(Confirms arrest, adds details on Hussain and reports from Karachi)
LONDON/KARACHI, June 3 (Reuters) - Exiled Pakistani politician Altaf Hussain, leader of the powerful Muttahida Qaumi Movement (MQM), was arrested in London on Tuesday, a spokesman for the party said, sparking fears of a violent backlash in Pakistan.
Police said a 60-year-old man was arrested on suspicion of money-laundering during an early morning raid on a house in northwest London but declined to confirm his identity. Special operations officers were searching the property.
A spokesman at the MQM headquarters in north London confirmed that Hussain had been arrested and said further details would be releaed later.
Hussain, one of Pakistan's most divisive and controversial leaders, who is wanted at home in relation to a murder case, has lived in London in self-imposed exile since the early 1990s.
Known for his fiery addresses to his supporters in Karachi though a loudspeaker connected to a telephone, he effectively controls the violent port city from London.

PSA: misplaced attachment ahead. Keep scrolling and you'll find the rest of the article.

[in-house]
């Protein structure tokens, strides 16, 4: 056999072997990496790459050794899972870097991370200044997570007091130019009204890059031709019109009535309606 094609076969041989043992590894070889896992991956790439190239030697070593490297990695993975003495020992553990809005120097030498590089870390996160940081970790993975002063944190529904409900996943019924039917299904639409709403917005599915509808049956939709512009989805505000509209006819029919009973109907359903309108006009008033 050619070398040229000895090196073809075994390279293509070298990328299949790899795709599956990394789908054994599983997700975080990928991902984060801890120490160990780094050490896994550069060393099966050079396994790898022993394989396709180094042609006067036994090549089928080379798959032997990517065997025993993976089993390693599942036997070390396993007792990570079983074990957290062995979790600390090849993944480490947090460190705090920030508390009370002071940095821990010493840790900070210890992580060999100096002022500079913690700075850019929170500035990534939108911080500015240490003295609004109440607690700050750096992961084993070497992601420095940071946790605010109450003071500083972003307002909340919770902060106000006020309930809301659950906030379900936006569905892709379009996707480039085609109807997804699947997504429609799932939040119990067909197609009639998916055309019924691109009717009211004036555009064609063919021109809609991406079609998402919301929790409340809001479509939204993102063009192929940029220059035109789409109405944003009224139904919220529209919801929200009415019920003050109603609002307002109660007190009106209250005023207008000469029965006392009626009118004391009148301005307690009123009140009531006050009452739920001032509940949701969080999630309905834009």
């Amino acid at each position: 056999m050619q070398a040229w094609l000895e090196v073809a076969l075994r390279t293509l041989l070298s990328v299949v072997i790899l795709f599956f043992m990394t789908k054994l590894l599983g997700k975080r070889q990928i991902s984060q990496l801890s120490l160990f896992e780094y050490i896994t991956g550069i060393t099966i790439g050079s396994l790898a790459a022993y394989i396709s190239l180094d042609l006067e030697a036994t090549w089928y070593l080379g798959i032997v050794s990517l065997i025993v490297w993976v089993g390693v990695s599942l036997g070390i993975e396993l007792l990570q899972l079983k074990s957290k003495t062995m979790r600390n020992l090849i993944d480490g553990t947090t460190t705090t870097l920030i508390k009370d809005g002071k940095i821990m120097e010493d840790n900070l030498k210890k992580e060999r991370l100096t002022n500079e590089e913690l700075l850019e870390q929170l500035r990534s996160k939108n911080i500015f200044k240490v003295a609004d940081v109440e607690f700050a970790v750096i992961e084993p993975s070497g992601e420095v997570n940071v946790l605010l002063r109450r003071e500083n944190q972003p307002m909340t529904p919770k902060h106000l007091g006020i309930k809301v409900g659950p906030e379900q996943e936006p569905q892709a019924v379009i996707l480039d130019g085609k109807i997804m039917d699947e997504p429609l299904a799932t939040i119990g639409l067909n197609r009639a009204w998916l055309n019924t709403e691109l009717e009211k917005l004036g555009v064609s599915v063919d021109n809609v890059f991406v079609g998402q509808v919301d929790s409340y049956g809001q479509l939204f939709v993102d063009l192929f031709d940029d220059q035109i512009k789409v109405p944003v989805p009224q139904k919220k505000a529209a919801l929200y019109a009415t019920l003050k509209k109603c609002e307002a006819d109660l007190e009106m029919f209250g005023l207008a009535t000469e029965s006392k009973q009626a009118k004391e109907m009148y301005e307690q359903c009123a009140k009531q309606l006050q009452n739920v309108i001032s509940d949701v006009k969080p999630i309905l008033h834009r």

His hold on Karachi is so strong that he is capable of shutting down entire neighbourhoods of the city of 18 million.
Supporters praise him as a business-oriented leader of Pakistan's middle class, but opponents describe him as a tyrant and accuse him of murder and violence.
Within minutes of his arrest, panicked shop-keepers and market stall owners rushed to close their businesses for fear of violence, residents said.
"We deployed extra security at the British High Commission in the southern part of Karachi as soon we learnt about Altaf Hussain's arrest in London through media," Deputy Inspector General Abdul Khalique Shaikh told Reuters.
"We have increased police patrolling and we are making further deployments at sensitive spots in the city," he added.
Mohammad Moosa, a resident of Karachi, told Reuters: "All shops and markets are shut. Even small cigarette shops are closed. Petrol station operators have also closed down, fearing violence."
The MQM party's support base is millions of Muslim Urdu-speaking people whose families migrated to Pakistan at the time of the 1947 partition. (Reporting by Belinda Goldsmith in London and Maria Golovnina in Islamabad, additional reporting by Syed Raza Hassan; Editing by Stephen Addison)